Earlier this year, yoga-wear company Lululemon had to initiate a massive recall of its popular luon yoga pants, which failed to fulfill one of the main duties of pants: opacity. The see-through-pants debacle cost the Vancouver-based firm an estimated $67 million in sales, and gave the press enough material for headline puns to last a lifetime.
So when it was announced Monday that Lululemon CEO Christine Day would be stepping down from the top job, many assumed that it was a result of the costly recall. Despite protestations from the company, news outlets from CNN to the Consumerist linked the departure to the see-through-pants fiasco.
But investors were telling a different story, as Lululemon shares fell 12% in after-hours trading following the news. In fact, for many observers, the recall episode just reinforced Day’s competence. After the news of the malfunction spread, Day moved quickly to recall product and fired the companies Chief Product Officer Sheree Waterson. As retail analyst Patty Edwards of Trutina Financial told Forbes, “They handled the whole situation incredibly well.”
So if Day wasn’t forced out because of the recall, why is she leaving? Few companies in the world have succeeded as well as Lululemon has during Day’s five-and-a-half-year tenure. The company’s stock has risen in value from under $4 per share in March of 2009 to a high of more than $80 before Day’s resignation. At the same time, Lululemon was able to aggressively grow its total number of stores, which according to Morningstar sat at 186 by the end of 2012, up from a single outlet ten years before. And while much of Lululemon’s revenue growth has come from this rapid expansion of stores, its not been a slouch when it comes same-stores sales, which have grown at a double-digit pace for much of Day’s tenure.
With this kind of track record it would seem very odd if Day is leaving under anything but her own accord. (It should be noted that a CEO jumping ship when things are going so well is a little weird too.) Regardless of the reason behind Day’s departure, it’s critical to the firm’s fortunes going forward that whoever replaces Day will be able to continue her winning formula.
And what exactly is this formula? In an era in which traditional retail has been squeezed by the continued growth of online commerce, Lululemon has succeeded by not just selling yoga pants, but an image, a lifestyle, and a unique shopping experience. Yoga enthusiasts are drawn to the discipline for its spiritual and physical benefits, but also for the sense of community it provides. Lululemon pounced on this idea, created a store environment that acts as an extension of that community.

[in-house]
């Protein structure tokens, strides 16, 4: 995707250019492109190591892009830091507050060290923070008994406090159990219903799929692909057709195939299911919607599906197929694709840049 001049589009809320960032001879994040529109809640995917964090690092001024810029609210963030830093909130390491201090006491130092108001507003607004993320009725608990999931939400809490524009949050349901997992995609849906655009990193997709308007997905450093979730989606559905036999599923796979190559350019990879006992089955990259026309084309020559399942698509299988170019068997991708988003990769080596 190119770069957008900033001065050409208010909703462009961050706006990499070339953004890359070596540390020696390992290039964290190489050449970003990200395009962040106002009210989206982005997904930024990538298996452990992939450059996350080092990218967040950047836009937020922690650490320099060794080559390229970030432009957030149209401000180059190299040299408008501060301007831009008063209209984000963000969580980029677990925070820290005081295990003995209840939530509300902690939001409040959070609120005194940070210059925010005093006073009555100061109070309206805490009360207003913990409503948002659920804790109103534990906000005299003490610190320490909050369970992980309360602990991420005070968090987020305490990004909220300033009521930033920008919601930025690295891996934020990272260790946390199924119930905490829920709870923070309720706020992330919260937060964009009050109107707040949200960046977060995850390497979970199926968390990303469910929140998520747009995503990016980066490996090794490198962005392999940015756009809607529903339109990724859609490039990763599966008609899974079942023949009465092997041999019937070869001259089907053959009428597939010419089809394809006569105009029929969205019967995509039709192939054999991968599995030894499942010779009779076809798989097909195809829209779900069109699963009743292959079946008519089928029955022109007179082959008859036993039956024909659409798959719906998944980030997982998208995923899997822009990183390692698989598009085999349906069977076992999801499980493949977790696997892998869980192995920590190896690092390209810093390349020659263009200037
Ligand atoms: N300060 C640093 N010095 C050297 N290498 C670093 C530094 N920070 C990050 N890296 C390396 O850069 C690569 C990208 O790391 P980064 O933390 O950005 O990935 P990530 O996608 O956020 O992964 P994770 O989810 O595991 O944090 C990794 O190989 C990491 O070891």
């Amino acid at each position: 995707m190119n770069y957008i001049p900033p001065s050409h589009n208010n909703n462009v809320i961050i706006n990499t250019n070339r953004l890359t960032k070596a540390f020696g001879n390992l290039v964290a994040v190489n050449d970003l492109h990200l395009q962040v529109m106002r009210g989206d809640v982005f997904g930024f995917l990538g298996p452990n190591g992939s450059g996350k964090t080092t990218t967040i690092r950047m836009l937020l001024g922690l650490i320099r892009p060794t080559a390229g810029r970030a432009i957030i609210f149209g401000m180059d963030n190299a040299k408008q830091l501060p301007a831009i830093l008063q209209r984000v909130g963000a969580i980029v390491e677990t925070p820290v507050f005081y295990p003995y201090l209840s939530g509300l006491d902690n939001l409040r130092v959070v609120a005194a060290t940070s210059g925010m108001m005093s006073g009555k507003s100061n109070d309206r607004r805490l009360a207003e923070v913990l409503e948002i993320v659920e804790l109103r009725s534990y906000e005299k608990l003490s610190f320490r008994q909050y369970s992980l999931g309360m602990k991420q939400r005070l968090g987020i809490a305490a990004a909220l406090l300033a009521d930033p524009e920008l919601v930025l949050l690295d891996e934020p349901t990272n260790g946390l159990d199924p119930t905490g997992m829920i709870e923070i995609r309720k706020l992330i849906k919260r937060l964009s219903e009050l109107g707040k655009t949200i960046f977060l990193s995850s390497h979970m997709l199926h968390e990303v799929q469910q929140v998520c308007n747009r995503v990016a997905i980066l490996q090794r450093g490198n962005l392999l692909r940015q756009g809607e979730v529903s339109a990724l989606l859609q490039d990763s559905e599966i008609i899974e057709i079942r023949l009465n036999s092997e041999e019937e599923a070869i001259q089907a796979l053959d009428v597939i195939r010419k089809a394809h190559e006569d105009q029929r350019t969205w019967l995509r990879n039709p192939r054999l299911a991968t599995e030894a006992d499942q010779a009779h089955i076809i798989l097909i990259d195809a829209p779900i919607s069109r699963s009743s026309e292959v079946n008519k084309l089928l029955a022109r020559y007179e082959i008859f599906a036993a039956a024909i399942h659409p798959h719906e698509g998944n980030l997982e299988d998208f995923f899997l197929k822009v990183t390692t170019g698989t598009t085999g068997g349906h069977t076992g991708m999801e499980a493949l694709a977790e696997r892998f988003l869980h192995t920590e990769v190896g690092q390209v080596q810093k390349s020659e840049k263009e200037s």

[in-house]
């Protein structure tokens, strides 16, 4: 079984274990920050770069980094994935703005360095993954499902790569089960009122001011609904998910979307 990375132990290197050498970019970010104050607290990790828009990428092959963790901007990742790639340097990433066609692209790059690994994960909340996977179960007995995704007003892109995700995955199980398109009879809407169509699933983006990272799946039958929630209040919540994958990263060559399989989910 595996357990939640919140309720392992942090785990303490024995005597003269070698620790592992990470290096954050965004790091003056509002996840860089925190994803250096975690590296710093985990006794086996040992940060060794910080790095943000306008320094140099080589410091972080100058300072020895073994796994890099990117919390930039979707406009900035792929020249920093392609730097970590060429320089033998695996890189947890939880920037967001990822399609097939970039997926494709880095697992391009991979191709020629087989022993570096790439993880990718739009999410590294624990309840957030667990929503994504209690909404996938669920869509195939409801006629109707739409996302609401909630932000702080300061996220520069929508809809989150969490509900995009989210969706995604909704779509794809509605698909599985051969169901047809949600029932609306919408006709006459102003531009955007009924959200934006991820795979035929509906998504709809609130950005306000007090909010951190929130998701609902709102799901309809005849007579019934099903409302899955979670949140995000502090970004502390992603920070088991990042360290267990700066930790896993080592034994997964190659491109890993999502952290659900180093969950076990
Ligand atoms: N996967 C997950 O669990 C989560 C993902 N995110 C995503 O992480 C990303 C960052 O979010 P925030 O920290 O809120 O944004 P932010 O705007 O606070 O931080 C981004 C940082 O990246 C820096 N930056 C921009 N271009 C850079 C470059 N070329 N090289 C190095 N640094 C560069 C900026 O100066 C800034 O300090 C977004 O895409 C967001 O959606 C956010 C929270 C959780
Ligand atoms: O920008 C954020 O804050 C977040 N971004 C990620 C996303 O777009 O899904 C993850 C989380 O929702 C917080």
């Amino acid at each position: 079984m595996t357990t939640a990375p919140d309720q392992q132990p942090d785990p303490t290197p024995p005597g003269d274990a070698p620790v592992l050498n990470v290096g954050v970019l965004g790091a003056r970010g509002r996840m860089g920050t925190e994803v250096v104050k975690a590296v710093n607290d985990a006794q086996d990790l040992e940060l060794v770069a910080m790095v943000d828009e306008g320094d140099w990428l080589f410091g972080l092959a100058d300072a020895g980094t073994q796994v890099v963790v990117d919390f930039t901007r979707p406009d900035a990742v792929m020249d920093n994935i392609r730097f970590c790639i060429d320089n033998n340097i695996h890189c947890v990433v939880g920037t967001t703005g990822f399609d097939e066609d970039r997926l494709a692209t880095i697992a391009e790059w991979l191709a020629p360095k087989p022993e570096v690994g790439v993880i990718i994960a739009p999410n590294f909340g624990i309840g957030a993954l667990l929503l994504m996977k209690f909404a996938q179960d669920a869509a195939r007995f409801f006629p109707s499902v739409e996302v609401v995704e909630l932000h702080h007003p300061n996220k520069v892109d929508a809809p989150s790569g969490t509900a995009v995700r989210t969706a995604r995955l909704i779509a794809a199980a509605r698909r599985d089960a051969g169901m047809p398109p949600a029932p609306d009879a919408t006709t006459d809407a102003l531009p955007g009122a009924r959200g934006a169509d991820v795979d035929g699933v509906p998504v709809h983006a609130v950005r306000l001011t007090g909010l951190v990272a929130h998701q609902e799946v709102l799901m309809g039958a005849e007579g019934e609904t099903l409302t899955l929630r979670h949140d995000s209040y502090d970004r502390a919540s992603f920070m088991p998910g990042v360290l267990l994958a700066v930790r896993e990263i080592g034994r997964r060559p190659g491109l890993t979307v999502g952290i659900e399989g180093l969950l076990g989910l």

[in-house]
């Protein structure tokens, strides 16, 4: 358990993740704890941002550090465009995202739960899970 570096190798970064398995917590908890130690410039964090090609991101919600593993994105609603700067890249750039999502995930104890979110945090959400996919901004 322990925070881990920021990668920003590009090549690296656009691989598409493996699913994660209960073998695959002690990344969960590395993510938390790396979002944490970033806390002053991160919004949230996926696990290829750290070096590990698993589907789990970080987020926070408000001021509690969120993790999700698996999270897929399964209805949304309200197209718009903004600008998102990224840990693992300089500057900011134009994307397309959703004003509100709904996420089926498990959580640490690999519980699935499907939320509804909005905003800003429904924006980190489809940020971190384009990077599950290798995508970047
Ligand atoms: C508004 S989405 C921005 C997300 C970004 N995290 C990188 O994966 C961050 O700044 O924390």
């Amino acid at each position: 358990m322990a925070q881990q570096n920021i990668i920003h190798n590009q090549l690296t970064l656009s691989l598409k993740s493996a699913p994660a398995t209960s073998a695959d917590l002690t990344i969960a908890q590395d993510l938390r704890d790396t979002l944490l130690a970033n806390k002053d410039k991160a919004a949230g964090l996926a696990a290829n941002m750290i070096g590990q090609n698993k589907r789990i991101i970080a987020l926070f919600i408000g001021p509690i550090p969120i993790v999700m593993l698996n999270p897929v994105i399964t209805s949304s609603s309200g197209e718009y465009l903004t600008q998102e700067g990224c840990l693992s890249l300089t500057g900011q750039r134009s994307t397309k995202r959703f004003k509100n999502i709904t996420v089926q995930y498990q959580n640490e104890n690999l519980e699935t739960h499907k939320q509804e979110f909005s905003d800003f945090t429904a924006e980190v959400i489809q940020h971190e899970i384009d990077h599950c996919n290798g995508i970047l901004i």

Lululemon sales associates are called “educators.” And the firm invests heavily in their training so that when a customer enters the store, she feels that she is interacting with a knowledgeable member of her own community, rather than someone who’s hawking them goods. This is exactly the same strategy that the Apple store has deployed with such success. In a world where one can buy nearly any product cheaply and easily online, companies must justify the high cost of physical stores, and companies like Apple and Lululemon have done just that by selling an experience and an image along with their goods.
And while this culture which has brought Lululemon such success wasn’t Christine Day’s creation — founder Chip Wilson should get the lion’s share of the credit here — Day is the one who successfully scaled it up from a regional sporting goods store to a national powerhouse. Surely Day’s 20 years as an executive at Starbucks taught her something about how to expand a retail chain while maintaining a unique culture. Whomever is brought in to replace Day is not only going to need the yoga-specific expertise to lead a “lifestyle company” such as Lululemon, she’ll also need an understanding of international markets as the firm begins to expand overseas, and the operational expertise to run a global supply chain.
So while the exact reason for Day’s departure may be a bit of mystery, the reason Wall Street was upset about it is pretty clear. Few CEOs have had the kind of five year run that Day has just experienced during boom times, and she did it in the midst of the worst recession in generations. So while recalling a bunch of see-through pants may make great fodder for a joke, Day’s performance as CEO was certainly not. And the board of Lululemon will have its work cut out for it finding her replacement.